Prepare for some Audi badge confusion when you’re next at the dealership, with the German automaker preparing to make a huge change to how its cars are named. The current model names – like A4 and A5, as well as Q5 and Q7 – are staying, but Audi plans to do away with engine displacement as an indicator of power. Instead, it says it has come up with a system that puts all vehicles – no matter the drivetrain type – on an level, and easily compared, footing.
The goal, Audi says, is to better illustrate the power output of each model of its growing line-up. On top of that, it wants to move away from nomenclature that’s more specific to gasoline and diesel vehicles, given the increasing role electrification will play in the years ahead. That means more focus on the power the car has, and less on the engine responsible for producing it.
“As alternative drive technologies become increasingly relevant, engine displacement as a performance attribute is becoming less important to our customers,” Dr Dietmar Voggenreiter, Board of Management Member for Sales and Marketing at Audi AG, says of the change. “The clarity and logic of structuring the designations according to power output makes it possible to distinguish between the various performance levels.”
It’s not a bad intention, per se. One of the lingering issues facing new powertrain types, including electric, is that traditional metrics like engine displacement simply aren’t comparable. Horsepower and torque are the general benchmarks for measuring one vehicle with another, but they don’t take into account the kilowatt rating of EVs. That’s going to be more of a problem for Audi in the years ahead, with the automaker aiming for three in its range by 2020.
What does that mean in practice? For a start, an end to Audi putting engine size – whether that be “2.0” for a 2-liter, or “4.0” for a 4-liter – on its vehicles. Instead, they’ll have a two-digit number which corresponds to power output in kilowatts (kW).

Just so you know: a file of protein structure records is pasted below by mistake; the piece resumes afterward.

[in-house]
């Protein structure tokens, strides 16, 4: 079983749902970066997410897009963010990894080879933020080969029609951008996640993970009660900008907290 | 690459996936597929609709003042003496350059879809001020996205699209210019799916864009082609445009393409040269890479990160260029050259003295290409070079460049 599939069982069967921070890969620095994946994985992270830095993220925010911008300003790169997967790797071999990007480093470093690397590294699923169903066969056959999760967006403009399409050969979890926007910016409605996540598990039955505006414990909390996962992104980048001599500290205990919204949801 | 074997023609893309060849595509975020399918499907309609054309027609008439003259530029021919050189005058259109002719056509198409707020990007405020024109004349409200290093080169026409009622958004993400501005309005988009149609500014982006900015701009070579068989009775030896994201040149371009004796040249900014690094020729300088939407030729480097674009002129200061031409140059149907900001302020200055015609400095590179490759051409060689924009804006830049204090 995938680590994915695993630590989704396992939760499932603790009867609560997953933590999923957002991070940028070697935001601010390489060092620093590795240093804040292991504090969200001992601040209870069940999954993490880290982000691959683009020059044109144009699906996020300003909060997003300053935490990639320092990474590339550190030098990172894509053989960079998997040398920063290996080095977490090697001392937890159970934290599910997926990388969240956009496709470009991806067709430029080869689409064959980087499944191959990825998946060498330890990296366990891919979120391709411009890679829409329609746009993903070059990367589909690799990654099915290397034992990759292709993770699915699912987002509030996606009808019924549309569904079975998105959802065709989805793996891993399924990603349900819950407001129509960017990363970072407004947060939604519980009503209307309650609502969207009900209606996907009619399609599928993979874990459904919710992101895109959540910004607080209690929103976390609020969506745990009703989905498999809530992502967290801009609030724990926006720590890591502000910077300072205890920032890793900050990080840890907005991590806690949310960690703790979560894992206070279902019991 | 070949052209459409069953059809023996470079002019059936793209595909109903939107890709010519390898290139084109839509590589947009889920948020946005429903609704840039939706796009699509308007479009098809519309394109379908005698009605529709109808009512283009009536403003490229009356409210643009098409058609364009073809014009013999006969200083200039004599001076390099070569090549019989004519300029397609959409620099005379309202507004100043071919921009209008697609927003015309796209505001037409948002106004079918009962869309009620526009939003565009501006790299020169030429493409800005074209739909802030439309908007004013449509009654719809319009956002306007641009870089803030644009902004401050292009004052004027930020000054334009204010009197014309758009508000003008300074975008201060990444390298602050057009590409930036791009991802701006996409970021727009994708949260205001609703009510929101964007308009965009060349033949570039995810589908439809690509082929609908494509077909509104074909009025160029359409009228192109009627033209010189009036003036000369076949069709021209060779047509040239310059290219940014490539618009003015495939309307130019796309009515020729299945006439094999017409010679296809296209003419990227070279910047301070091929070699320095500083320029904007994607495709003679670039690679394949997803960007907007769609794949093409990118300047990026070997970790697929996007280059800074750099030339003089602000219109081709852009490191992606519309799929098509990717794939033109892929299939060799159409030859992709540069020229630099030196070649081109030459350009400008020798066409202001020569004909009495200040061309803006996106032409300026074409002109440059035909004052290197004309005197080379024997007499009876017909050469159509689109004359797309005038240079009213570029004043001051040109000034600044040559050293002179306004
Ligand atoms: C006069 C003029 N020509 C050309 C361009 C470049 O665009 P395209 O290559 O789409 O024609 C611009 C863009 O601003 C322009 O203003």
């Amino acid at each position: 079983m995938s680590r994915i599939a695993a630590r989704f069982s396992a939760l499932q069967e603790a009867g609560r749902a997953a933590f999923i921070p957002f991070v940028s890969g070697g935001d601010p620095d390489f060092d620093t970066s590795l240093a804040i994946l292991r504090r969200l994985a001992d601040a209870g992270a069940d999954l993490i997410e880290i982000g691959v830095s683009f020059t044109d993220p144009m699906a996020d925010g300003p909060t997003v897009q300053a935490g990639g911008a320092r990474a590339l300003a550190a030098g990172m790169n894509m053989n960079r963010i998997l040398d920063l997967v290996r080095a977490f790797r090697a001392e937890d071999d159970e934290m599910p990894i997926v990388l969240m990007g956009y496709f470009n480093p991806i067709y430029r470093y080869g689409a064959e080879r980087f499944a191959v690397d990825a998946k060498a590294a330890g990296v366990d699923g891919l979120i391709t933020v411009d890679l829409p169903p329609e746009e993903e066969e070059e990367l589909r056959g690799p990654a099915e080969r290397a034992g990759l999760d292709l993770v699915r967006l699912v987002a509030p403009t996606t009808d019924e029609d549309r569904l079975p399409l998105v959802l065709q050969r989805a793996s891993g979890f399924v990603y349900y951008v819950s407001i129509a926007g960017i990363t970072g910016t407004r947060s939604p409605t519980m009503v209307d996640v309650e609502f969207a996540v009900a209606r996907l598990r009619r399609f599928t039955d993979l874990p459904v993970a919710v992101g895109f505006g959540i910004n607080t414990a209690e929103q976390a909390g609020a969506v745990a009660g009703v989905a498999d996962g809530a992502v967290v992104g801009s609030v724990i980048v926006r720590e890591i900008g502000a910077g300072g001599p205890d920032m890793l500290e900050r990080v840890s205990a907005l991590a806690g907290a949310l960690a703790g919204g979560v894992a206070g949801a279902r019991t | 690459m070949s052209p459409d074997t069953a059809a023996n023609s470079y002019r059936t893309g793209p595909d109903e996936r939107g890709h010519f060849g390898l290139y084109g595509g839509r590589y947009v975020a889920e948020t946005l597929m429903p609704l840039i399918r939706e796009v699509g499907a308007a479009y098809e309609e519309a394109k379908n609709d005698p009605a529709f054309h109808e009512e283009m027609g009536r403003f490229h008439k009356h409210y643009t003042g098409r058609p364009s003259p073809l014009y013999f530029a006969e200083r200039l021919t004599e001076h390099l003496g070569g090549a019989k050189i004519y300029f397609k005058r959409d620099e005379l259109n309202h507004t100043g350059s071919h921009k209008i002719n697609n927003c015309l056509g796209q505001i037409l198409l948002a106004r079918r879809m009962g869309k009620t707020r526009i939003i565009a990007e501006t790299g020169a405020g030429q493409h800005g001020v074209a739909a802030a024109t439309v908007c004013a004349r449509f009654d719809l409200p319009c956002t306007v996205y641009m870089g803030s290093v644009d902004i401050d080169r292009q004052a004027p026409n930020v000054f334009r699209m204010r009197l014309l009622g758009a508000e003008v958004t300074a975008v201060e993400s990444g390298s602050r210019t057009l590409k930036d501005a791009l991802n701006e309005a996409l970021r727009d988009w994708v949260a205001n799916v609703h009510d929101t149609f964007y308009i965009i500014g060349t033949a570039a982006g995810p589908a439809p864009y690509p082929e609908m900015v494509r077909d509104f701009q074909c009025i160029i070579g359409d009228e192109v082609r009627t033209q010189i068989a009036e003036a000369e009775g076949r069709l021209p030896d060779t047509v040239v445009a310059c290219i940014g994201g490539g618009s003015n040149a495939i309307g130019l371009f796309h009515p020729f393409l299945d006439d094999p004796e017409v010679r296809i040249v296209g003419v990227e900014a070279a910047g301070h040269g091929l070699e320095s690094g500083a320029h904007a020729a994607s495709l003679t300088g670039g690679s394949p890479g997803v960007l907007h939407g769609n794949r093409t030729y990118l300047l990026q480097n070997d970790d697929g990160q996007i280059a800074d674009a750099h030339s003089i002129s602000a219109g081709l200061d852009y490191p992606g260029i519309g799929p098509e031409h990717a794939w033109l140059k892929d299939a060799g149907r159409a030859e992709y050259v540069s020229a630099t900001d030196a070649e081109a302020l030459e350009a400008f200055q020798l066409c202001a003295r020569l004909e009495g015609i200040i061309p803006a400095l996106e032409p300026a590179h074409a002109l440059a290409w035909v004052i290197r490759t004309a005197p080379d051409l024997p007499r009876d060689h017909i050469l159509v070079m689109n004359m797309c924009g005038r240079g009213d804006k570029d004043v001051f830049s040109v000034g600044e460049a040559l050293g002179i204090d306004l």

So far so good, but confusingly that number won’t be the actual power output. Instead, Audi will be splitting the range of kilowatt power outputs into bands, and then associating each band with a number. That number will increase in increments of five.
At the lower end of the line-up, therefore, Audi cars with between 81 and 96 kW will fall into the “30” band. The “45” band will encompass cars with 169 and 185 kW. Anything over 400 kW will slot into the “70” band.
In addition to the model name, and the two-digit power output band, the engine technology itself will also be included in the badge. That means TFSI for turbocharged gasoline engines, TDI for turbocharged diesels, g-tron for compressed natural gas, or e-tron for electric. Audi will make an exception for its high-end S and RS performance cars, which will keep their existing names, as will the R8 supercar.
The change won’t be carried out in one fell swoop. Instead, it’ll begin with the new Audi A8, which is expected to debut in the fall of 2017. There, for instance, the A8 3.0 TDI will become the A8 50 TDI, while the A8 3.0 TFSI will become the A8 55 TFSI.
From that point on, new cars will automatically use the new naming scheme. Audi plans to change any remaining cars over in time for the new model year changeover, in the summer of 2018.